STONINGTON — Stonington’s venerated La Grua Center will dive into the virtual world this Saturday with the debut of a new musical series designed to reconnect with longtime patrons and perhaps attract a new group of music-lovers.

“Music Matters, A First Webcast” will go live on La Grua’s YouTube channel beginning at 5 p.m. with a concert featuring musician Andrew Willis playing J.S. Bach’s “Six Keyboard Partitas,” from an original concert held at the center in April of 2019.

“I hope people will pour a glass of wine, and maybe fix some dinner and sit down and join us,” said La Grua Executive Director Lori Robishaw as she discussed plans to keep La Grua a vital and essential part of the region’s cultural landscape during the coronavirus pandemic.

For now, the idea is for the series to continue on a biweekly basis, Robishaw said, noting that talks are in process with artists who have performed at the center over the years in hopes they’ll be interested in also becoming part of the series.

Robishaw said the center will continue to explore “online, virtual, remote and digital” options, and is looking into the idea of having musicians come into the center — observing all the social-distancing regulations of course — to livestream concerts. La Grua is also increasing its social media presence, curating and sharing links to other concerts, articles and events containing “inspiration and beauty.”

“We’re even looking into the idea of having lectures on Zoom,” added Robishaw. “We’re trying to learn about all the new technology and platforms.”

Robishaw said she is also urging people to follow La Grua on Facebook and Instagram, then “Like” and share what they like.

“Our hope is to share inspiration and information,” she said, “and we hope you will share our posts as well.”

On Wednesday morning, Robishaw shared a post she called “Show us Your Creativity,” which told the story of three visual artists and past La Grua exhibitors who are making facemasks for people in the medical field.

“In a show of community artistic spirit, we invite you and your family to join us in a virtual gallery of facemasks. Please add photos of your own beautiful and functional creations by going to our Facebook post and adding your photos in the comments section,” she added.

Robishaw said with so many artists out of work, and so many organizations and local businesses struggling, having a place for mutual support might be one way to stay hopeful and connected.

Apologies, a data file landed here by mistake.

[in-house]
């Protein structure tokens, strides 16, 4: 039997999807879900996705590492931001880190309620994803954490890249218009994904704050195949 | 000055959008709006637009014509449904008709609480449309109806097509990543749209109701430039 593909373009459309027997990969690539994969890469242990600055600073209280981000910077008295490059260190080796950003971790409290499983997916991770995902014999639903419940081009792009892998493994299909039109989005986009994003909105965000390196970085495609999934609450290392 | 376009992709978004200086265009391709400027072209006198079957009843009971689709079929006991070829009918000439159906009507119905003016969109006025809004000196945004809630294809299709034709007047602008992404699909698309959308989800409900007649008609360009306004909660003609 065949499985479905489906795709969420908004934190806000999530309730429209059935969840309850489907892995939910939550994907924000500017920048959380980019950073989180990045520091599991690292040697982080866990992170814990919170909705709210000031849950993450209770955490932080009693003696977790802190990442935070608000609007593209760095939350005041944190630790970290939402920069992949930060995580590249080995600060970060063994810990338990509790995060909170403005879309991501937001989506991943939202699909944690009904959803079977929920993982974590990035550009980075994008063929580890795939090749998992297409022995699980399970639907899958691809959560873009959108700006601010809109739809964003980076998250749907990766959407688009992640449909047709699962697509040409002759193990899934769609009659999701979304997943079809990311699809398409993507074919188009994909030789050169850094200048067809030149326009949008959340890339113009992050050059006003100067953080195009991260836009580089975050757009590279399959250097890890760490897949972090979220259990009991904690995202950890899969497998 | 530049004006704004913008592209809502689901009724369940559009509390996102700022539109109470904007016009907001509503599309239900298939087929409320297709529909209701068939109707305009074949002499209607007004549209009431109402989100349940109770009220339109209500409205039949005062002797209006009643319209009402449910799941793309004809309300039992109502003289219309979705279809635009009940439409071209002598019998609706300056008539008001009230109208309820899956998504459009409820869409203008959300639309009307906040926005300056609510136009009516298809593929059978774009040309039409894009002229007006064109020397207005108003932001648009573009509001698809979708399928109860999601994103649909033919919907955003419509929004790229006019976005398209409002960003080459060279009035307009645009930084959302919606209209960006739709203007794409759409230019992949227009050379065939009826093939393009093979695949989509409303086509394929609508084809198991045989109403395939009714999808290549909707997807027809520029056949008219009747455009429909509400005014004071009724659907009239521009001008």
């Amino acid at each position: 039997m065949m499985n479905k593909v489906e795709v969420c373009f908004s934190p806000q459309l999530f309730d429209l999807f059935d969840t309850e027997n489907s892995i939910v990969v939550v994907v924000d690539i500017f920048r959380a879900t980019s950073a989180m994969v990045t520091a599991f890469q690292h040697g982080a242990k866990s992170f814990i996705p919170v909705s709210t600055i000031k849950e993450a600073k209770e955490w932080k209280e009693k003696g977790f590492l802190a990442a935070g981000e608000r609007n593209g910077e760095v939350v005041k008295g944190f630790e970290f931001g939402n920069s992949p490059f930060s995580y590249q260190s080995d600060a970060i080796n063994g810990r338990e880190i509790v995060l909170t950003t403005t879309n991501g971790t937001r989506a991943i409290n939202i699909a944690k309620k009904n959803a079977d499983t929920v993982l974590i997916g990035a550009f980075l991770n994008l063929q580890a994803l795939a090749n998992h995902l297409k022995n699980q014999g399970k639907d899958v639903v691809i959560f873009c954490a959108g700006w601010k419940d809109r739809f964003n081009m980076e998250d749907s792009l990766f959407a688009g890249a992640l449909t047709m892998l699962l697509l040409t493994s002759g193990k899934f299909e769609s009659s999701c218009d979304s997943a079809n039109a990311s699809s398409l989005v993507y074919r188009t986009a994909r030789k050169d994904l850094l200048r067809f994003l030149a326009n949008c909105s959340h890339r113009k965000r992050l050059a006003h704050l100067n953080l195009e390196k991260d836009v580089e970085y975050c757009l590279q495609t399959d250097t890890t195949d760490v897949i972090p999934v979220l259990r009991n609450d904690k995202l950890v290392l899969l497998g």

Also included on La Grua’s website are links to the United Theatre’s “Cabin Fever Curation” series, a performance by the Ledyard High School Virtual Chamber Choir and tours of the Florence Griswold Museum and the Leffingwell House Museum in Norwich.

Robishaw said she just hopes patrons of the arts will continue to find ways to support local artists and arts organizations.

“So many artists are out of work yet still being creative and doing what they can,” she added. “And many of them have online tip jars.”

After having to postpone the events that had been planned for April, May and June, in accordance with coronavirus restrictions, Robishaw said she found herself pondering — along with La Grua’s board of directors, Program Manager Kellie Rocherolle and Music Matters artistic advisor Christopher Greenleaf — the conundrum being pondered by leaders of cultural organizations around the world: How do you keep your audiences engaged and supportive during the days of coronovirus when you’re unable to present the concerts, lectures and performances that keep them engaged and supportive? How do you stay alive financially when the income you rely on from ticket sales is non-existent because your venue is no longer available for community use?

Offering patrons an entirely new experience, Robishaw suggested, might be one way.

Saturday’s debut concert will be uploaded to La Grua’s YouTube channel after it’s over, so people unable to join the live experience Saturday at 5 p.m., will be able to access it later.

Robishaw stressed that Saturday’s concert is largely a “listening experience.”

Greenleaf, who conceived and produced the program, describes the webcast as a “music video with no video.”

“It’s a succession of images, photos, and texts overlying the three Partitas,” Greenleaf said in an email Tuesday afternoon.

“Music Matters, A First Webcast,” was designed and created by Wyoming’s Ayla Fox and her Shed Light Productions.

The video opens with the image of “End of the Day,” a sunset oil on canvas painting by Stonington’s Marja Pavlovic McCarthy, along with a piano prelude featuring Robert Schuman’s “Chorale in G,” played by Yuen Sheng.

The performances are from Andrew Willis’s double album of the same repertoire, which was recorded by Greenleaf.

Willis plays the recital on David Sutherland’s “beautiful replica of an early-18th-century piano in the tradition of Bartolomeo Cristofori, Florentine inventor of a keyboard action with hammers,” Greenleaf said. “It is similar to the pianos Johann Sebastian Bach knew from the 1730s onward.”

“Halls around this world of ours are presently dark,” reads a portion of the introduction. “Now more than ever, we realize the importance of music.”

“During this strange time for all humanity,” it continues, “listen with us ... and share our music with friends.”

More information, including updates on the Summer Soiree, is available on the La Grua website.

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